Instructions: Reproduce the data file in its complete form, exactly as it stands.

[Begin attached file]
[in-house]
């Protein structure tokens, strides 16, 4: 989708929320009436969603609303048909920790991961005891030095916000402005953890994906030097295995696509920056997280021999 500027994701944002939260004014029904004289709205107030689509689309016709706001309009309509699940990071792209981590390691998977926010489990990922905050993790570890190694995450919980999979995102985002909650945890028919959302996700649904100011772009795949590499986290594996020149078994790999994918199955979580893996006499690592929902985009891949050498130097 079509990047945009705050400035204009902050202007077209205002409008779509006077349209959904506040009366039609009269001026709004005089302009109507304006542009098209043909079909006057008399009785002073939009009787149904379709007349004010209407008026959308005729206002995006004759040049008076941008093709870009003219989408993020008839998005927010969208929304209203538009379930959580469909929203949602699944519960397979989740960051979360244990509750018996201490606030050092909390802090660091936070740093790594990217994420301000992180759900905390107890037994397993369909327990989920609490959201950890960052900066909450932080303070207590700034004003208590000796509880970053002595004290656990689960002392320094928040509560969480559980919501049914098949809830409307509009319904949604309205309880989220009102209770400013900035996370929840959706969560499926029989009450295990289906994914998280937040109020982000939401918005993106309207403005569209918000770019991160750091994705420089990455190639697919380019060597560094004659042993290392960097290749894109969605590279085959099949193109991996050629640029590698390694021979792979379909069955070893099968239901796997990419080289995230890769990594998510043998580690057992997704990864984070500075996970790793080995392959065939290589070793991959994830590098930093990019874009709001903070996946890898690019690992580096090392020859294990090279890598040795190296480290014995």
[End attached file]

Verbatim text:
[in-house]
């Protein structure tokens, strides 16, 4: 989708929320009436969603609303048909920790991961005891030095916000402005953890994906030097295995696509920056997280021999 500027994701944002939260004014029904004289709205107030689509689309016709706001309009309509699940990071792209981590390691998977926010489990990922905050993790570890190694995450919980999979995102985002909650945890028919959302996700649904100011772009795949590499986290594996020149078994790999994918199955979580893996006499690592929902985009891949050498130097 079509990047945009705050400035204009902050202007077209205002409008779509006077349209959904506040009366039609009269001026709004005089302009109507304006542009098209043909079909006057008399009785002073939009009787149904379709007349004010209407008026959308005729206002995006004759040049008076941008093709870009003219989408993020008839998005927010969208929304209203538009379930959580469909929203949602699944519960397979989740960051979360244990509750018996201490606030050092909390802090660091936070740093790594990217994420301000992180759900905390107890037994397993369909327990989920609490959201950890960052900066909450932080303070207590700034004003208590000796509880970053002595004290656990689960002392320094928040509560969480559980919501049914098949809830409307509009319904949604309205309880989220009102209770400013900035996370929840959706969560499926029989009450295990289906994914998280937040109020982000939401918005993106309207403005569209918000770019991160750091994705420089990455190639697919380019060597560094004659042993290392960097290749894109969605590279085959099949193109991996050629640029590698390694021979792979379909069955070893099968239901796997990419080289995230890769990594998510043998580690057992997704990864984070500075996970790793080995392959065939290589070793991959994830590098930093990019874009709001903070996946890898690019690992580096090392020859294990090279890598040795190296480290014995």